Correlation Maps allow users to compare the similarity (or difference) between samples and glycan binding. To do this, GLAD calculates the Pearson Correlation Coefficient (r) for the set of sample and glycans. The calculated r-value is then transformed to a color gradient and presented as a heatmap to the user.
Within the correlation map, a scatterplot can be produced between two samples in order to compare the data.
Bland-Altman difference plots are also drawn version 1.1 onwards.
Create a Correlation Map
Note- to draw the correlation maps, a minimum of 10 data points must exist. Ideally, one must have >25 data points for the correlation map to be believable.
To create a correlation map:
- Make sure you have loaded your data.
- Check the settings by clicking on the .
- Click on the to create the correlation map.
Correlation Map Settings
Like the Heat Map, the Correlation Map colors scheme can be changed and customized. The color schemes are divergent as the correlation maps range in value from -1 to +1.
You can also choose to perform the correlation between either Samples or Glycans.
The limits of agreement for the Bland Altman Analysis can also be set. By default this is set to 1.96 standard deviations (SD) but this can be changed depending on how tight the user would like this.
Navigating a Correlation Map
The correlation map visualization contains the correlation heatmap on the left and the scatter plot on the right.
From v1.1 the Bland-Altman Plot is produced below the correlation map (you may need to scroll down in your browser to view the plot) (see below).
Correlation Heatmap Controls
- Placing the mouse over any of the tiles in the correlation heatmap shows information about the two data sets which are being compared along with the r value.
- You can use the zoom into and out of the heatmap using the mouse scroll wheel.
- If the correlation heatmap is for the Glycans, you can see the glycan structure in the Glycan Structure drawer for both structures which are being correlated by placing your mouse over the tile for more than 1 second. The two structures should switch on and off.
- Clicking on a tile opens the scatter plot for the data between the two samples. The scatter plot color is chosen based on the Data Color Option in the Top panel.
- Clicking on a tile also draws the Bland-Altman plot if you scroll down in the window.
- Ctrl+Clicking on a tile changes the color of the scatter plot with a random color.
- If r is 1, the scatter plot should show points along the diagonal of the scatter plot.
- If r is closer to 0, a more random pattern may be observed, or points may be more towards the axis.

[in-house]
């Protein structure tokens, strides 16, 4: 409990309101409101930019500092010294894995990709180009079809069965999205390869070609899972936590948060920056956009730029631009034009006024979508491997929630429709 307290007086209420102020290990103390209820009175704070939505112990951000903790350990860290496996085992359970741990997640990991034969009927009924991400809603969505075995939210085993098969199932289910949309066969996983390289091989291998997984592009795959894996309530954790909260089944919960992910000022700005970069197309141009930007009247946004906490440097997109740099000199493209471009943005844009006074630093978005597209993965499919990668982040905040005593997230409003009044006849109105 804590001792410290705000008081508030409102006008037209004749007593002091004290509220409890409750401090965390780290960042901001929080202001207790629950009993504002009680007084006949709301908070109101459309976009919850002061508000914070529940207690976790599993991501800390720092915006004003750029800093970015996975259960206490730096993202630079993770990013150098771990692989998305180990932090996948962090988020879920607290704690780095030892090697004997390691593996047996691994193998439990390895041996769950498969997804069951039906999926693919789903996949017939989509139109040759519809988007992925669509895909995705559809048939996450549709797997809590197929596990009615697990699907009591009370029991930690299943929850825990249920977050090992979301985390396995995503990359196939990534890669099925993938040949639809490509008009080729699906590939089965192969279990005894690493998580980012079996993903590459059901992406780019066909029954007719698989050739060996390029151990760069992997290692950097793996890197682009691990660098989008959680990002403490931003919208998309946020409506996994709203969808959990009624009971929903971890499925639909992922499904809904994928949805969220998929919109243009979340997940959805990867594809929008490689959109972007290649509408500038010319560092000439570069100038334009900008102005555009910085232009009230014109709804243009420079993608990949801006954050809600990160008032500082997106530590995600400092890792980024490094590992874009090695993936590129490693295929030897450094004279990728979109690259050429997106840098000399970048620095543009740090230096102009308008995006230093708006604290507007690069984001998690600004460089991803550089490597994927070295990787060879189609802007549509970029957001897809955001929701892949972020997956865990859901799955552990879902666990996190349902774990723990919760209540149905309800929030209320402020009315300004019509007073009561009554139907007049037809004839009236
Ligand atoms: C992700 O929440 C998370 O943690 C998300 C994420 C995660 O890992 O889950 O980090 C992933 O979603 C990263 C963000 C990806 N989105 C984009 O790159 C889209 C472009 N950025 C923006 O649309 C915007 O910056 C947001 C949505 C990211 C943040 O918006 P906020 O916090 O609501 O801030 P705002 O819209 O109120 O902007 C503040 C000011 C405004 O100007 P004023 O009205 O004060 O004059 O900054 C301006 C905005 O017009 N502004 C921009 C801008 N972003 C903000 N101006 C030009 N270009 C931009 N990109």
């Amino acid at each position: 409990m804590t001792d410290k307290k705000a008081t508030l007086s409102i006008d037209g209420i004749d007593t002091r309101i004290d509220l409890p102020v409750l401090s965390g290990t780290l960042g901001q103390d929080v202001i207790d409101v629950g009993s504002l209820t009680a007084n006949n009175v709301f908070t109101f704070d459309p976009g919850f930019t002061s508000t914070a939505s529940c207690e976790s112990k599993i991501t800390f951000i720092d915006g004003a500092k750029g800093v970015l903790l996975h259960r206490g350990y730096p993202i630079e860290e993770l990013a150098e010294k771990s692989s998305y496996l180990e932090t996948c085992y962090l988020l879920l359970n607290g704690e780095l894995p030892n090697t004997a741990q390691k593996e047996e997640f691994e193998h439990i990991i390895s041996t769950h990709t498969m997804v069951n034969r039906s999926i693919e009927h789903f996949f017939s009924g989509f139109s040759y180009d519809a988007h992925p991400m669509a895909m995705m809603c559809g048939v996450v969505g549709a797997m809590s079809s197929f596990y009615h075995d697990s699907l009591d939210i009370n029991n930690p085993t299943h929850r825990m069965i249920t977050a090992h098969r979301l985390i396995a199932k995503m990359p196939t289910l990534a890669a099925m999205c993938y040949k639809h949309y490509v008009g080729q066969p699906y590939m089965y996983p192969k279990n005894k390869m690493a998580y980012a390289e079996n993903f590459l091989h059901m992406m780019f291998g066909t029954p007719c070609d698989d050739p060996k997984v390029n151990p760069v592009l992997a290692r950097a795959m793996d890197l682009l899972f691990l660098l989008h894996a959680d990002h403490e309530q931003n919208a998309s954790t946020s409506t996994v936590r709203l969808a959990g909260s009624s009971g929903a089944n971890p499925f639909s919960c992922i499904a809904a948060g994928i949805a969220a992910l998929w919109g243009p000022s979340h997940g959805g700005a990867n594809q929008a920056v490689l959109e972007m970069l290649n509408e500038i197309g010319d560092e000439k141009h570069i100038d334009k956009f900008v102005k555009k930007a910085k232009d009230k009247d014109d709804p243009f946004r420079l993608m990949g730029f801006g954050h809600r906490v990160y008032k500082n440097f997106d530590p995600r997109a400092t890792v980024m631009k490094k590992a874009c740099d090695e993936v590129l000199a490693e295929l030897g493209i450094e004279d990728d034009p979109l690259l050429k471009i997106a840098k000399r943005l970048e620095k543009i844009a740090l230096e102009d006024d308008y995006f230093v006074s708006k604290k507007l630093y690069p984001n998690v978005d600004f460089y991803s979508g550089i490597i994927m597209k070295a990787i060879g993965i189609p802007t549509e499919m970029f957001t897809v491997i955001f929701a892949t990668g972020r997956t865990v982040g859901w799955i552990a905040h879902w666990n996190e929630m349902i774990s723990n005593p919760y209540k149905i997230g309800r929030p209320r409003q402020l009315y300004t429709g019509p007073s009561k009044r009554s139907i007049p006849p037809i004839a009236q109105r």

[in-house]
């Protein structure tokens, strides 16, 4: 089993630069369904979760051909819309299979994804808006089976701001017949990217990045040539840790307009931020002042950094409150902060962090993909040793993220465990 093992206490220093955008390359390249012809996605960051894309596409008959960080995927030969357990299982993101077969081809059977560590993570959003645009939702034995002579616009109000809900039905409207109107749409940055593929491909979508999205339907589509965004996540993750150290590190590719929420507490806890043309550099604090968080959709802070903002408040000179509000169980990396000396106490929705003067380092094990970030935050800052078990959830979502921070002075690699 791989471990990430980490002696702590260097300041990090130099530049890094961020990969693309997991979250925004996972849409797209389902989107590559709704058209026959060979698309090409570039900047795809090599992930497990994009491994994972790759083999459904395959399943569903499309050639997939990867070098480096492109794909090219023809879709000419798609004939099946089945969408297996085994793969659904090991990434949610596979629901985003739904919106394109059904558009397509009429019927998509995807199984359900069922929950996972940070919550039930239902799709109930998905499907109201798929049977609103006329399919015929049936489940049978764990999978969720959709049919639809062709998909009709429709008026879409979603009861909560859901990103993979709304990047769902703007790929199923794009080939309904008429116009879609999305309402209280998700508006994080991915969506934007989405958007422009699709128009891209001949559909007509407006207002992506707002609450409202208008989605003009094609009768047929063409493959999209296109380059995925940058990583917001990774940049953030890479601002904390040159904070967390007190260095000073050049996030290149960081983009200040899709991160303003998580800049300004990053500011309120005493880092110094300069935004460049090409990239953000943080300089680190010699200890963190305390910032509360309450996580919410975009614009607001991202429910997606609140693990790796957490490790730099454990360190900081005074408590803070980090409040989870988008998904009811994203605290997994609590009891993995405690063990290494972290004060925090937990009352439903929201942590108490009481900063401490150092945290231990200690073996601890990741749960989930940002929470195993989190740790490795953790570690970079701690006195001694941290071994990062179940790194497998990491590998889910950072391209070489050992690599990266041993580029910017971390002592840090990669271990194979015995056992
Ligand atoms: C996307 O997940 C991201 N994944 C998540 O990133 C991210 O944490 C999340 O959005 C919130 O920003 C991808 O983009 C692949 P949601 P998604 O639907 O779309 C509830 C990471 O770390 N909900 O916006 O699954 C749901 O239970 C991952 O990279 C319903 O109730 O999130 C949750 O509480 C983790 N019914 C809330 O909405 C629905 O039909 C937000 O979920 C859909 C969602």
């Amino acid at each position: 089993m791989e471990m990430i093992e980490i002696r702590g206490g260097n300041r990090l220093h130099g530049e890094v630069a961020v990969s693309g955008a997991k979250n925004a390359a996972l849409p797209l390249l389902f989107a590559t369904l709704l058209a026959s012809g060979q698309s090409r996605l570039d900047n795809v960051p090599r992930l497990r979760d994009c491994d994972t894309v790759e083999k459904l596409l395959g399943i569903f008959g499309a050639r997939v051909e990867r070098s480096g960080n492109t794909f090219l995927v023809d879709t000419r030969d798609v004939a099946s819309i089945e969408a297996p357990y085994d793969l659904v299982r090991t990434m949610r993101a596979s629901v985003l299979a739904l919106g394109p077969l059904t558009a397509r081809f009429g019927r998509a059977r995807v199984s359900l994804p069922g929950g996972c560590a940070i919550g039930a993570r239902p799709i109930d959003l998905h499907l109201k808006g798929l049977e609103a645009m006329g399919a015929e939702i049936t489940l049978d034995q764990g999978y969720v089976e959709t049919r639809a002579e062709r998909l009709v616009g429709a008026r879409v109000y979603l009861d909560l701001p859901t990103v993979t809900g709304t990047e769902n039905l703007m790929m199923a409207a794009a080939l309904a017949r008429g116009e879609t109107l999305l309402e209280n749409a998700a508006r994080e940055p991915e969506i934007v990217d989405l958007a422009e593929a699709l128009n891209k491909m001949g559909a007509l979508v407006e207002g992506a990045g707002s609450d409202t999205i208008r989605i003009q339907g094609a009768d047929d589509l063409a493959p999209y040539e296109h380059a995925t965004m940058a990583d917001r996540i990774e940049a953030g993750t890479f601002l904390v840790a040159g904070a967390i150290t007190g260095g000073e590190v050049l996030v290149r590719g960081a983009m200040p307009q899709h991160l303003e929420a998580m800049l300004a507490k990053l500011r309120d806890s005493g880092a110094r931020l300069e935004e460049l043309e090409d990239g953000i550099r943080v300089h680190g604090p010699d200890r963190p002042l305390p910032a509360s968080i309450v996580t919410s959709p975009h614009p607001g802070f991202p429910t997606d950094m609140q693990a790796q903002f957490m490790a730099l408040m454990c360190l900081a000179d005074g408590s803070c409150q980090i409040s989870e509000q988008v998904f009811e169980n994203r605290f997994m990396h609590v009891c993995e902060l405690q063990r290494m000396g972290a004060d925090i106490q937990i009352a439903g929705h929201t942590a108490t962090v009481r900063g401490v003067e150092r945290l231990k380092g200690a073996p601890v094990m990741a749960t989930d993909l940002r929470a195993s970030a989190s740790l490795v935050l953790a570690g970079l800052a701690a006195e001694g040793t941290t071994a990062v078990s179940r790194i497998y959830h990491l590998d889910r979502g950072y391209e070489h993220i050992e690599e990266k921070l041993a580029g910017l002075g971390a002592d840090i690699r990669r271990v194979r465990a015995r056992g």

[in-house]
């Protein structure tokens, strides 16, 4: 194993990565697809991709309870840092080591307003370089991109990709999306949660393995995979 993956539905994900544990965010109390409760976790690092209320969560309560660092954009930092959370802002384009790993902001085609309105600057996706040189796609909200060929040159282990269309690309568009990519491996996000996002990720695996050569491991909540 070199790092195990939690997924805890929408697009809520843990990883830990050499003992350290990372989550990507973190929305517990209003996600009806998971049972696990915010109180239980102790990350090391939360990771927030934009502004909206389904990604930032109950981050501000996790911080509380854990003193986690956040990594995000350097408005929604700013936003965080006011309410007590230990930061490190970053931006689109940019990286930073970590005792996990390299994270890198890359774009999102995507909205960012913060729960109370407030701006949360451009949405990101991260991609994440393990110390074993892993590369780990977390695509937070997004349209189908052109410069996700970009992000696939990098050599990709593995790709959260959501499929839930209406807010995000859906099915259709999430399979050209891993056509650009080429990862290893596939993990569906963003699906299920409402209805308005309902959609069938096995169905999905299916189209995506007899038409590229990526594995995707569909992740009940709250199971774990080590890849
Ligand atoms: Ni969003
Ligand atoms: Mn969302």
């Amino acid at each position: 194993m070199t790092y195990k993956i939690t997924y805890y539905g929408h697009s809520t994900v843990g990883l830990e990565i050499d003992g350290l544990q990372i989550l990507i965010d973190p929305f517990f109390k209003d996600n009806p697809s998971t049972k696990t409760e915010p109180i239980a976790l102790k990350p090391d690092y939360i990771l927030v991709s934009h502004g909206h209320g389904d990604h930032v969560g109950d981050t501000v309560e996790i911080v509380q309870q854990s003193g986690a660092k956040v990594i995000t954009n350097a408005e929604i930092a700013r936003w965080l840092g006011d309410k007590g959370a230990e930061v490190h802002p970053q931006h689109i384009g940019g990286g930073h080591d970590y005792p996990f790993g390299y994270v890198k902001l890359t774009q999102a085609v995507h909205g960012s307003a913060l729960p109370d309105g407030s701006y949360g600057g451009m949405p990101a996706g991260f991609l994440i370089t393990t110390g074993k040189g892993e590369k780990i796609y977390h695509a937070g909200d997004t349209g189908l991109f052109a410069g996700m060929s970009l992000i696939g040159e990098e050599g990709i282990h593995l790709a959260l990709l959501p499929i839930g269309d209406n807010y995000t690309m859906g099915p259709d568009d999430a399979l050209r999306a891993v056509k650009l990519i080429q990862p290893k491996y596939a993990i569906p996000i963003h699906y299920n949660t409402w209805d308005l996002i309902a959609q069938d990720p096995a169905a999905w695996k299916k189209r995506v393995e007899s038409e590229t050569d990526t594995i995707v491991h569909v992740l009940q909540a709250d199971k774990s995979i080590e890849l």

- Placing the mouse over the scatterplot points shows the Glycan or sample which is compared between the two samples. If it is a glycan on the point you can view the structure by opening the Glycan Structure drawer and placing the mouse over the point. Ctrl+click on a point can add the structure to the Selected Structures for viewing together.
- Clicking on the points in the scatter plot allows you to track the changes in binding for different sample comparisons. When you click a point on the scatter plot it will give a orange outline to that point. If you click on another tile to open another scatter plot, the same points will be highlighted for the new scatter plot.
Interpretation of the Pearson Correlation Coefficient (r)
The r-value is calculated by plotting the data for one sample (or glycan) vs another sample (or glycan) to yield a scatter plot. Based on the direction of the scatter plot and how linear the relationship is, the r-value can range from -1 to +1.
The r-value can be interpreted as follows:
- A value of +1 : indicates perfect positive correlation. This means that the two samples (or glycans) show identical binding patterns across the data set.
- A value of 0 : indicates no correlation. This means that the two samples (or glycans) show no similarity in binding patterns across the data set.
- A value of -1 : indicates perfect negative correlation. This means that the two samples (or glycans) show perfectly opposite binding patterns across the data set.
Bland-Altman plot is useful in visualizing the agreement / similarity between two assays. Bland-Altman plots dig deeper than correlation and can highlight outlier glycans which show significantly different binding between samples.
To produce the Bland-Altman Plot for a pair of samples, simply on the tile for the pair of datas in the correlation map and scroll down in the browser window.
Like the Scatter Plot, the Bland-Altman plot points also uses the color selected in the Data Color option above.
The solid line shows the mean, while the dotted lines show the +/- 1.96 SD